Efficient Removal of Carbon Dioxide From the Atmosphere
RWTH researchers publish on negative emissions and other environmental impacts through direct air capture.
As part of their research activities in the Kopernikus project Power-to-X, Sarah Deutz from the RWTH Chair of Technical Thermodynamics and Professor André Bardow, formerly RWTH Aachen University and and now at ETH Zurich, have shown that the commercial direct air capture plants in Hinwil, Switzerland, and Hellisheiði, Iceland, are already achieving negative emissions today. The facilities attain carbon capture efficiencies of 85.4 and 93.1 percent, respectively.
The scientists have now published their findings in the scientific journal Nature Energy, in an article titled “Life-cycle assessment of an industrial direct air capture process based on temperature-vacuum swing adsorption.”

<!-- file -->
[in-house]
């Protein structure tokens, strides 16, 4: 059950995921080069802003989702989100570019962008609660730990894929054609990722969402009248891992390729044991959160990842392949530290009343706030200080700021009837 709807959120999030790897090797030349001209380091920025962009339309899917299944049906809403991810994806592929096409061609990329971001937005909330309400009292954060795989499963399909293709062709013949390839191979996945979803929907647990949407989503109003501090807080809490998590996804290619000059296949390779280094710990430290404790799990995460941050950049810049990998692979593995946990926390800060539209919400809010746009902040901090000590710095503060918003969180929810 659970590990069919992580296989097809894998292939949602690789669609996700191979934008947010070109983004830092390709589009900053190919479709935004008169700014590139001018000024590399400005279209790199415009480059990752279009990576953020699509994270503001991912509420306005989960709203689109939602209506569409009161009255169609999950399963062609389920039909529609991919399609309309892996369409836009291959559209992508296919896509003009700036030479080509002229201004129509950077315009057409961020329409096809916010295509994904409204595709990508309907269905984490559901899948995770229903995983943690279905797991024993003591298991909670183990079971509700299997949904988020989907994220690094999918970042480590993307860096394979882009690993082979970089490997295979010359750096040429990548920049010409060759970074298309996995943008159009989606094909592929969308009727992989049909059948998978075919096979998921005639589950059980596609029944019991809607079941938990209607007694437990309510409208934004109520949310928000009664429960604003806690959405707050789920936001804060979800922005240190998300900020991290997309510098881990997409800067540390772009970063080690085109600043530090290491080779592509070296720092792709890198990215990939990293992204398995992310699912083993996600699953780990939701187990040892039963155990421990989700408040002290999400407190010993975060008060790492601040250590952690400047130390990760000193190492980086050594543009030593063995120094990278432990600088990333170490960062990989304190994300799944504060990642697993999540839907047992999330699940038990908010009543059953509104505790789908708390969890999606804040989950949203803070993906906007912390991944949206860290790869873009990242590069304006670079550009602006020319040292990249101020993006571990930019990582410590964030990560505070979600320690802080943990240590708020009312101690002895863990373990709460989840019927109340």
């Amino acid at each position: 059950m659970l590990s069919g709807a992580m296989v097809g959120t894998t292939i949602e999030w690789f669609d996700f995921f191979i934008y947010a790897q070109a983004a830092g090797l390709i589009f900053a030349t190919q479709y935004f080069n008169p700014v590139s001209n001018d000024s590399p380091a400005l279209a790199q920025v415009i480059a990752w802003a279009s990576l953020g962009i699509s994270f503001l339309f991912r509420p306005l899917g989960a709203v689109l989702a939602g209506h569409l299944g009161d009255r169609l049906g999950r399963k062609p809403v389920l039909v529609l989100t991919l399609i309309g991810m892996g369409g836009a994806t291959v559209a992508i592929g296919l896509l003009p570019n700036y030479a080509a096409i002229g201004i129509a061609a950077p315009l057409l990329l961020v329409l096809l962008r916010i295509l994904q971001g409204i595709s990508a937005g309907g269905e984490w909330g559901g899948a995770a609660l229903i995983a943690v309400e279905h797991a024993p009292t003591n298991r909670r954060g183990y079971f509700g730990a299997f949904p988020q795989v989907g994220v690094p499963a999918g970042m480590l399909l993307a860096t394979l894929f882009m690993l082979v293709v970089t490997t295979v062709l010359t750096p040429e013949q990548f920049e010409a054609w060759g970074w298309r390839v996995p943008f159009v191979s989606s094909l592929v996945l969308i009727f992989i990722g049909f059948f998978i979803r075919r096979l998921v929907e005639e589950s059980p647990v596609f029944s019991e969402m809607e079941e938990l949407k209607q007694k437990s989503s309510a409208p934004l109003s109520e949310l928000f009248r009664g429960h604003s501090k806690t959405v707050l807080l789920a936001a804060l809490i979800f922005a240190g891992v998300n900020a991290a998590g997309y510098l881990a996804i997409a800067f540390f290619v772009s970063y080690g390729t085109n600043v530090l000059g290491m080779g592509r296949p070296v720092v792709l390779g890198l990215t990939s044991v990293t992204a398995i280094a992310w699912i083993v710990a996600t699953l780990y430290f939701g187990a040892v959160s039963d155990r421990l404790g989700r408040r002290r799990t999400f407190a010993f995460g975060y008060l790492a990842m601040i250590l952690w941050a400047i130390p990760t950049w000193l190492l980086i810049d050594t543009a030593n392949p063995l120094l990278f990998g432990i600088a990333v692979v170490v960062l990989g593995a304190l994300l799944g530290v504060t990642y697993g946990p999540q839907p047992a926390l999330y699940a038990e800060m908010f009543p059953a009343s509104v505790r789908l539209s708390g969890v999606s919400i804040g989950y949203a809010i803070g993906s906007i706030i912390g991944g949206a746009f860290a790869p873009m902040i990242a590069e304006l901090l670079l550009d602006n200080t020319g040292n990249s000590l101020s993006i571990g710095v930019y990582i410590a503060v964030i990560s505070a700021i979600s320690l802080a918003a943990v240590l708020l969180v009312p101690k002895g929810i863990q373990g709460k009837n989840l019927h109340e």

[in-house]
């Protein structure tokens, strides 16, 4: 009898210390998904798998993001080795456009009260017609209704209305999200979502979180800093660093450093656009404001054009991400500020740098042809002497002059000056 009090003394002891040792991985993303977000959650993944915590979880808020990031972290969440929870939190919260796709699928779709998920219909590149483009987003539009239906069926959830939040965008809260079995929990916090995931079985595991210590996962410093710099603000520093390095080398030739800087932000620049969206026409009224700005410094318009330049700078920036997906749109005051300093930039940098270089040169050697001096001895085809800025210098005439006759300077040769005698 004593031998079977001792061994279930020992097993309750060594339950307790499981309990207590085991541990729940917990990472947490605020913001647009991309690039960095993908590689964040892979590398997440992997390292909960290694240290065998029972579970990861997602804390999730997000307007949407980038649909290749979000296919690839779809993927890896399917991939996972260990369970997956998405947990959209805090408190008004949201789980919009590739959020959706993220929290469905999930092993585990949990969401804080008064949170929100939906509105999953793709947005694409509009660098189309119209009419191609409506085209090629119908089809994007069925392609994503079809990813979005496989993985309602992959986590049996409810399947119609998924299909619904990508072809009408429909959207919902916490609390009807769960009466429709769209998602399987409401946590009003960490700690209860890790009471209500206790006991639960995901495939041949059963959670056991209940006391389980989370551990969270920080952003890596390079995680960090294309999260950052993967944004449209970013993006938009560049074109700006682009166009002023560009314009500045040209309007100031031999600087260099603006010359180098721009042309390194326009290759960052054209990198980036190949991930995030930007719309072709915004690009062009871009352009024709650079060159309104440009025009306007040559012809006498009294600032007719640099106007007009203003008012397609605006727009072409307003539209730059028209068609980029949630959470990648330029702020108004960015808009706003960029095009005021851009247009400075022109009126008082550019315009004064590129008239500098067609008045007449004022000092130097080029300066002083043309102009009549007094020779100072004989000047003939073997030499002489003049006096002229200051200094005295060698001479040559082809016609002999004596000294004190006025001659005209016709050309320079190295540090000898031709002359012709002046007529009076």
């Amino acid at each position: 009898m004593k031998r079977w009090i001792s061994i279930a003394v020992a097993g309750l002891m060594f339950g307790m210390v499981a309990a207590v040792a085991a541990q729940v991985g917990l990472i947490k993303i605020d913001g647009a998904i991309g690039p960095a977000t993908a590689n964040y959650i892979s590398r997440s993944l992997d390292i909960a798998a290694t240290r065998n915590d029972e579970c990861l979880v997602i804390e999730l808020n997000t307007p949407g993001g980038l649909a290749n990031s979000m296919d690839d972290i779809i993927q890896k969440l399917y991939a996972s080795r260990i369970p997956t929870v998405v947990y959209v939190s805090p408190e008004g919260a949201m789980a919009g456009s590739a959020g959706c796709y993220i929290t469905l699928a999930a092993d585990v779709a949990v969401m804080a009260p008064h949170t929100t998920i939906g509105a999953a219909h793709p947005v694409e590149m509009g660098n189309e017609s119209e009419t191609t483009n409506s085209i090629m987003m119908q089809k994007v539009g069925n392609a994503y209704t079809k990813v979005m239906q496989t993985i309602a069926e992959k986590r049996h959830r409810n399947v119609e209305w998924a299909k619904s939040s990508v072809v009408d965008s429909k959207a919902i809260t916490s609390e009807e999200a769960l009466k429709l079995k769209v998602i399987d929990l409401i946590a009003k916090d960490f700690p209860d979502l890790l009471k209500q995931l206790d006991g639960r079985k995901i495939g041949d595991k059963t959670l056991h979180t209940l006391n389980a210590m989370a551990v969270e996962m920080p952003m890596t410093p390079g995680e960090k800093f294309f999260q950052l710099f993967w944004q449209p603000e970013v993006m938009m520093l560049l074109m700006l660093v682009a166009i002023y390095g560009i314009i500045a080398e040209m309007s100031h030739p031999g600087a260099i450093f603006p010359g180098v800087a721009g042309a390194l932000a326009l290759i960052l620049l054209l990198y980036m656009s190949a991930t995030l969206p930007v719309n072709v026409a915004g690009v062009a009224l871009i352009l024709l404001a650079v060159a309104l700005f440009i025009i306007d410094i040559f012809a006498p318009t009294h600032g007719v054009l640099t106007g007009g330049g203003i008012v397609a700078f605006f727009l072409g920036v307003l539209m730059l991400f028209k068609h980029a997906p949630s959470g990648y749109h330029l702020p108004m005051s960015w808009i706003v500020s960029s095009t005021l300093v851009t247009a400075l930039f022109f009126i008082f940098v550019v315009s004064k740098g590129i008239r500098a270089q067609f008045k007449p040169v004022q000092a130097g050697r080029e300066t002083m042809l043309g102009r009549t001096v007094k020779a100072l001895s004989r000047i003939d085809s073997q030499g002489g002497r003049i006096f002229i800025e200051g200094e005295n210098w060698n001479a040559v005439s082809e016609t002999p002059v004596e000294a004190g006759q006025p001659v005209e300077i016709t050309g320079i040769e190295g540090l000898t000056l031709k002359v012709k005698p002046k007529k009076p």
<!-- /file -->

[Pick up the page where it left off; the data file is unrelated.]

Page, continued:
Climate Benefits Depend on the Energy Source Used
According to their research, the climate benefits of direct air capture strongly depend on the energy source used. Adsorbent choice and plant construction, by contrast, only induce up to 45 and 15 g carbon dioxide per kilogram CO2 captured, respectively. Only when using low-carbon energy, such as the geothermal energy generated in Hellisheiði, is this share of emissions significant.
Large-scale deployment of DAC with the aim of removing one percent of the global annual CO2 emissions, the researchers predict, would not be limited by material and energy availability and present a possible step towards meeting current climate targets.
Other environmental impacts would increase by less than 0.3 percent. The captured carbon dioxide could be stored to generate negative emissions or serve as an alternative carbon feedstock for synthetic fuels or other value-added like chemicals and building materials. The environmental friendliness of these applications strongly depends on the energy source used and on energy efficiency.